More than forty million young people play sports each year. Combining physical activity, play, and collaboration, sports have near-limitless potential to help young athletes develop social and emotional skills like grit, empathy, and teamwork.
But these outcomes are not guaranteed—especially in a youth sports culture that over-values specialization, social comparison, and winning from early ages. Only 38% of kids ages 6-12 played team or individual sports on a regular basis in 2018, down from 45% in 2008.1 To put it simply, kids are burning out.
However, a good coach can make a major difference. Young people who identify at least one supportive adult within their social networks achieve better outcomes across a range of academic, behavioral, and health indicators.2 For kids who play sports, a coach can become that transformational figure.
Beyond building sport-specific skills, coaching requires a nuanced skillset that is developed through ongoing training and professional development. Life lessons are not implicit and youth don’t learn them simply by playing; coaches need training to promote the social and emotional skills that help kids succeed both on and off the field.
Just like teachers and parents, coaches can play a critical role in promoting the skills kids need to thrive. That’s why we’re partnering with Positive Coaching Alliance (PCA) to train 400,000 coaches in social and emotional learning and positive youth development by 2023.
PCA’s mission is to create positive, character-building youth sports environments that result in better athletes and better people. With support from SCE, PCA will train coaches across the country in key youth development techniques that are proven to promote SEL skills—leveraging a proven virtual training for the foreseeable future, then transitioning to in-person training once it is safe to do so. They will be making a special effort to invest in places where the need is greatest; 50% of all training will be done in underserved communities. PCA will also invest in their marketing and technology infrastructure, including a data system that will track which coaches are being trained and where.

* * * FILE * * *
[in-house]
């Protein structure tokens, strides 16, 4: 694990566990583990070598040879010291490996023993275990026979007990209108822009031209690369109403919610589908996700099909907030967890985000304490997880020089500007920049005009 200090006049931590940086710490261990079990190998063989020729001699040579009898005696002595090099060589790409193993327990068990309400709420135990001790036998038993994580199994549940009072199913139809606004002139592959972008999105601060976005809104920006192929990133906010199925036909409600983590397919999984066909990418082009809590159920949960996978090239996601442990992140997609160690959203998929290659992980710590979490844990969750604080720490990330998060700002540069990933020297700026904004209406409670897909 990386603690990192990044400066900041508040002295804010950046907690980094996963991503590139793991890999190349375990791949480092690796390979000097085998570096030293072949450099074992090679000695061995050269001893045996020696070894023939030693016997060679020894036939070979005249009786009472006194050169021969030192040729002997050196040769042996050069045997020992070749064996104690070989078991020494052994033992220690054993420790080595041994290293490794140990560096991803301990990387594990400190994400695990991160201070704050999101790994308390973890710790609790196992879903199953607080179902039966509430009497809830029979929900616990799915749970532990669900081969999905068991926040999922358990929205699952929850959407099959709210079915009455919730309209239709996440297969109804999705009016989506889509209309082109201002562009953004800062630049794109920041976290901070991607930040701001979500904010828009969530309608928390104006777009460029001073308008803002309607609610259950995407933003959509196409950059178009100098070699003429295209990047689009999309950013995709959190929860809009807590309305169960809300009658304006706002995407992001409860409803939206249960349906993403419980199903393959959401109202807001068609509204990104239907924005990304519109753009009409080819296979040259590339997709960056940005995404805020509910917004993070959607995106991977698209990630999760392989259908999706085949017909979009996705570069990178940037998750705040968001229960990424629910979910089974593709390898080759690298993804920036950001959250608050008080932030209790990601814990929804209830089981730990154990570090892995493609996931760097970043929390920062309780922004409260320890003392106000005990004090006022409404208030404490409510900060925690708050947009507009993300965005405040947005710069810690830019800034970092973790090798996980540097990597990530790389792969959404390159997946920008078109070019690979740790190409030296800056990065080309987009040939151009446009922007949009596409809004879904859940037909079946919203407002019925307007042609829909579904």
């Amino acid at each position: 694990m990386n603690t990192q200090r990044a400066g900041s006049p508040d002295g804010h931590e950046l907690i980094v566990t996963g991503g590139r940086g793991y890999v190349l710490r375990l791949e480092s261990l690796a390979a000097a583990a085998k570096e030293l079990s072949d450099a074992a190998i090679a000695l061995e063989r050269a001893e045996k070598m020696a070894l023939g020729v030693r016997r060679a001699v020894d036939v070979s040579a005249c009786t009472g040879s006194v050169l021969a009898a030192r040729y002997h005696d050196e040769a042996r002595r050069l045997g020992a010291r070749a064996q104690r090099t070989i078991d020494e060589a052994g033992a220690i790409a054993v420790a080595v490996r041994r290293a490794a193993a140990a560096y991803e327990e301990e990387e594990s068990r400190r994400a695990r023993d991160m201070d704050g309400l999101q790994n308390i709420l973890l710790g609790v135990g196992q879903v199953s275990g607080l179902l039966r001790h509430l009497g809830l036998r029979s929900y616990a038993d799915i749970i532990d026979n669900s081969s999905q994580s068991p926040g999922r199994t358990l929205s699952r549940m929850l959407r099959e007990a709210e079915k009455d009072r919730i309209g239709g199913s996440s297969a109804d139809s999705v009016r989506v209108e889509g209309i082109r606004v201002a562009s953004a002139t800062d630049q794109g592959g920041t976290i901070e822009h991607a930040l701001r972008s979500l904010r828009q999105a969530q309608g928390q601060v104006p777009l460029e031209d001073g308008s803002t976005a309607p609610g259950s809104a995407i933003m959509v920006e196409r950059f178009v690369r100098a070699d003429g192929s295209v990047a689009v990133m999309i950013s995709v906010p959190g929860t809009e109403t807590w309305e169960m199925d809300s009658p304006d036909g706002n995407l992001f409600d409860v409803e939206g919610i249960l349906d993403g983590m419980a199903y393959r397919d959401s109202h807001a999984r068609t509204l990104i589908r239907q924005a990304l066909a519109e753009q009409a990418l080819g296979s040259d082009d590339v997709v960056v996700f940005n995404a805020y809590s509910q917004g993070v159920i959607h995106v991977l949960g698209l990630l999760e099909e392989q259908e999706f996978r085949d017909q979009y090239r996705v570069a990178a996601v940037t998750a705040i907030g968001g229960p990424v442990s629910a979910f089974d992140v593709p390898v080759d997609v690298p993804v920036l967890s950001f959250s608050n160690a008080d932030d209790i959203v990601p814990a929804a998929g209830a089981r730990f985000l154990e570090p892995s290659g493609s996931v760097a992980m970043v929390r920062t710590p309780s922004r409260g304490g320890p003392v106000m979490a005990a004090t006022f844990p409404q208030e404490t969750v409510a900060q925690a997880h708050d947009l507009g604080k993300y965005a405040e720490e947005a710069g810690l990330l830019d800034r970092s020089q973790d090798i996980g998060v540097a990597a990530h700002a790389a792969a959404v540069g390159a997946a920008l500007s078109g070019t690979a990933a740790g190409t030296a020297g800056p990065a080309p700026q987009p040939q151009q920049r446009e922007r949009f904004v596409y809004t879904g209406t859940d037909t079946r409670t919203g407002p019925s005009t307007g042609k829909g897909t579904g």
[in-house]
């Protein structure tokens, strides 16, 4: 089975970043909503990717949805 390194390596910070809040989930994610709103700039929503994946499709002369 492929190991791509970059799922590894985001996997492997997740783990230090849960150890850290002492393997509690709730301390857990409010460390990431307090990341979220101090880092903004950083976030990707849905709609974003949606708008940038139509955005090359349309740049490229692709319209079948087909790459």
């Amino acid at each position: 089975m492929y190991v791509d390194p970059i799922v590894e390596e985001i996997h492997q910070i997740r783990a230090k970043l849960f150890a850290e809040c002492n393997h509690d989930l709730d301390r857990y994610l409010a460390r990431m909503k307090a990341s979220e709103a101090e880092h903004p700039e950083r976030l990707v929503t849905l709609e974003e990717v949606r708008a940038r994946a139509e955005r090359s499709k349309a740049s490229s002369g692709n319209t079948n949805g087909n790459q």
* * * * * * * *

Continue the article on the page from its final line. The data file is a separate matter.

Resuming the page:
Through this partnership, PCA will equip a generation of coaches with the skills they need to help millions of young athletes succeed—at a time when those skills are needed most. As our nation’s youth cautiously return to play in the era of COVID-19, they emerge from a period of unprecedented uncertainty. Isolation, virtual schooling, and a childhood interrupted have affected young people’s lives in ways we’re only just beginning to understand. We need to empower coaches with the training they need to help young athletes through this challenging period.
Beyond coach training, we hope this effort jumpstarts a critical conversation about what it really means to be a good coach. We’re grateful to PCA for their partnership and look forward to learning from their work.
1 2019 State of Play, Project Play, The Aspen Institute, https://www.aspenprojectplay.org/reports
2 MENTOR: The National Mentoring Partnership, http://www.mentoring.org/
Photos © Positive Coaching Alliance